The snow on the banks in winter is about not carry to the ocean a greater volume of water five feet deep. Sometimes the soil on the breasts than either of these two majestic streams. The of the hills will shove down with all its trees to the source of the river St. Lewis, which may be deemed plains below. The spots where these shoves have the remotest spring of the St. Lawrence, is in taken place, are plainly seen from the river, and latitude 48° 30' north, and longitude about 93° west. have a singular appearance. Numbers of shipFrom its source the general direction of the St. wrecks occur yearly in the Gulf and River St. Lawrence, through lakes Superior and Huron, is Lawrence; this proceeds from many causes. The southeast to Lake Erie, nearly due east through pilots are none of the most skilful; the navigation that lake, and then northeast to the Gulf, through is intricate and difficult. Then there are many which its waters are mingled with the Atlantic ships seni out for timber, which are old, crazed, Ocean, after an uninterrupted course of two thou and unfit for any other trade. These are often sand miles.

laden beyond what they can bear; too much deck The Gulf of St. Lawrence, that receives the wood is heaped on them, so that the sailors cannot waters of this gigantic river, is formed between the get to the ropes. western part of Newfoundland, the eastern shores To be aboard a ship in the Gulf of St. Lawrence of Labrador, the eastern extremity of the province in an extremely stormy, dark night, when the of New Brunswick, part of the province of Nova weather is bitter cold, is perhaps as dismal a situaScotia, and the island of Cape Breton. It commu tion as human beings can be placed in. Sometimes nicates with the Atlantic Ocean by three different a blaze of lightning between the squalls will illupassages, namely, on the north by the straits of minate for a moment the awful scene; then over Belleisle between Labrador and Newfoundland; on the bulwarks comes the icy surge, cuttin; to the

bone; while the ropes snap, and the yards and copmasts come thundering upon the deck.

The St. Lawrence is navigable for ships of the line to Quebec, about 400 miles, and to Montreal for ships of 600 tons, 580 miles. The distance from Montreal to lake Ontario is 130 or 200 miles. The tide flows up as far as Three Rivers. Its breadth between Montreal and Quebec is from half a mile to four miles; the average breadth, about two miles. Below Quebec, it gradually widens, till it enters the gulf, where, from Cape Rosier to the Mingan settlement, on the Labrador coast, it is about 105 miles in breadth. From the beginning of December to the middle of April, the navigation is totally suspended by frost. The breaking up of the ice in spring is described as a magnificent scene. Among the islands in the Gulf of St. Lawrence is a singular one called the pierced island, an engraving of which is presented above. It is a barren rock, near the base of which are two openings, large enough for a boat to pass through them.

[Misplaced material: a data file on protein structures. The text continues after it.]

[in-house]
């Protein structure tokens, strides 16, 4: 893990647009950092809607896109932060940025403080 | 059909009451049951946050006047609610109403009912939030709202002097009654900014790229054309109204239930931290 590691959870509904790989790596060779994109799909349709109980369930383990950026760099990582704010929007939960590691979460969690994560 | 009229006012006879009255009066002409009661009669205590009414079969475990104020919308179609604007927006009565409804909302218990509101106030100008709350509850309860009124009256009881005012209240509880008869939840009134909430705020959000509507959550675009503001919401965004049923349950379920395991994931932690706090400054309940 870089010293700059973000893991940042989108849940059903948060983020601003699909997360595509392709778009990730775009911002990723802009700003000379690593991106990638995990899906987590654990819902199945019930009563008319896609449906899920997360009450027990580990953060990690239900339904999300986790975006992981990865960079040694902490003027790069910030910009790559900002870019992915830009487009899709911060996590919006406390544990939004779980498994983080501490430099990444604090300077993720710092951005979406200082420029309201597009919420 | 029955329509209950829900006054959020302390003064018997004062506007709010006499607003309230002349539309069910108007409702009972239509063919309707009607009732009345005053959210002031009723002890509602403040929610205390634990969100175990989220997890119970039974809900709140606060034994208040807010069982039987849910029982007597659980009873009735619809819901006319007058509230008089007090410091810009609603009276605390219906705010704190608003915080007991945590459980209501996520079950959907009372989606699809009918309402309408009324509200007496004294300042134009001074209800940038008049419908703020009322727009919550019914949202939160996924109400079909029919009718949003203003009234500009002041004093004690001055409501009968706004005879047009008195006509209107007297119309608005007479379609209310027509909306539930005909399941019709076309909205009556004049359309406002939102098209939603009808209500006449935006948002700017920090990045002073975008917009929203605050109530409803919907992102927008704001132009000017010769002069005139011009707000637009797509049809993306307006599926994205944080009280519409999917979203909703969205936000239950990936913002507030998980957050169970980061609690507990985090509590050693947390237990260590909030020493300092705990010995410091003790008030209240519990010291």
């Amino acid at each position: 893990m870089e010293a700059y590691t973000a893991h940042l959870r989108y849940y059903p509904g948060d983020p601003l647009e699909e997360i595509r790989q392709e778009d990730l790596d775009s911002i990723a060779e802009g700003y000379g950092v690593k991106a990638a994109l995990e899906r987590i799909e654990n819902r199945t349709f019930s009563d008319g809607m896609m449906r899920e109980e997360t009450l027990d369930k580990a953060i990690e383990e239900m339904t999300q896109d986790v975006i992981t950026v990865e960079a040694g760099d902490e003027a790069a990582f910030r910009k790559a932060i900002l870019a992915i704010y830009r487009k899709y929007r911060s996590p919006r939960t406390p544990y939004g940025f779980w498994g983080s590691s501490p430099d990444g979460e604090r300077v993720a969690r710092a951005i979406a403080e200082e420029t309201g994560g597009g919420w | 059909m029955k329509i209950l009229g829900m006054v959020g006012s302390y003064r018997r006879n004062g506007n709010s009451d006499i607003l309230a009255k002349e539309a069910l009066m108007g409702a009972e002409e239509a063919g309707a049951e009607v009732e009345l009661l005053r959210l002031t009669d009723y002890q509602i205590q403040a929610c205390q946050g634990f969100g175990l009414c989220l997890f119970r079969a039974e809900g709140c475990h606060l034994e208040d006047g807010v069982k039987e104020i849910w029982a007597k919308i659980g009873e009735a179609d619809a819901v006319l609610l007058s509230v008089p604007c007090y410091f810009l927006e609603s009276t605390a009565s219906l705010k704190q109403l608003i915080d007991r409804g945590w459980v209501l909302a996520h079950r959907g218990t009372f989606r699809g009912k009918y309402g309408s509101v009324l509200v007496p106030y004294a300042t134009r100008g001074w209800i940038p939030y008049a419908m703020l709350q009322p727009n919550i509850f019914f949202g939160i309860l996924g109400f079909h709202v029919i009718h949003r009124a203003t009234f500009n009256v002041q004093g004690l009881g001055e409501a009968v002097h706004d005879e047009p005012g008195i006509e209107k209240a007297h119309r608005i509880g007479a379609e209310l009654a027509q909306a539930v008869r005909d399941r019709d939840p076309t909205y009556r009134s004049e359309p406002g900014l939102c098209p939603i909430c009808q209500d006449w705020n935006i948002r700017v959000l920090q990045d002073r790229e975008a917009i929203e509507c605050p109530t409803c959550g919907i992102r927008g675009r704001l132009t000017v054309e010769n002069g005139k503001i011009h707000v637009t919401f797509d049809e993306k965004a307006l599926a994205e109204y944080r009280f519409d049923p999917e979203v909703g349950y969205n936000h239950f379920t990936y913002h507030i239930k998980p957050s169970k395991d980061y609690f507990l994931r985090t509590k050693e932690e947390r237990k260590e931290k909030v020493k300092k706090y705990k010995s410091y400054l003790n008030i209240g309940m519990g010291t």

A TURN FOR BUSINESS. Next to a thorough grounding in good principles, perhaps the thing most essential to success in life is a habit of communicating easily with the world. By entering readily into conversation with others, we not only acquire information by being admitted to the stores which men of various modes of thinking have amassed, and thereby gain an insight into the peculiarities of human character, but those persons into whose society we may be accidentally thrown are gratified to think that they have been able to afford instruction. Seeing that we appreciate their favorite subject, they conceive a high opinion of our penetration, and not unfrequently exert themselves wonderfully to promote our interests. Men in business, particularly, who have this happy turn of being able to slide as it were into discourse, and to throw it into that train which is best suited to the capacities and humors of others, are wonderfully indebted to it for the run of customers it entices to their shops. A stately, grave, or solemn manner, is very inappropriate in mcasuring stuffs by the yard; and though a man be penetrated by the deepest sense of gratitude, if his bow be stiff, and his countenance not of a relaxing cast, he makes not half so favorable an impression as another who may not perhaps be a more deserving person in the main, but has a more graceful method of acknowledging his obligations. It is astonishing, too, at low cheap a rate good will is to be purchased. An insinuating way of testifying satisfaction with the pleasantness of the weather, is often a very effectual way of extending popularity; it is regarded as an act of condescension when addressed to some, while with others it is received as the indication of a happy temperament, which is at all times attractive. A person who“ has little to say,” or, in other words, who does not deign to open his mouth except when it is indispensably necessary, never proves generally acceptable. You will hear such a one described as "a very good sort of man in his way;" but people rather avoid him. He has neither the talent of conversing in an amusing vein himself, nor of leading on others to do so; and they are only the arrantest babblers who are contented with an inanimate listener. I remember a striking example of the various fortune of two persons in the same profession, who happened to be of those different dispositions.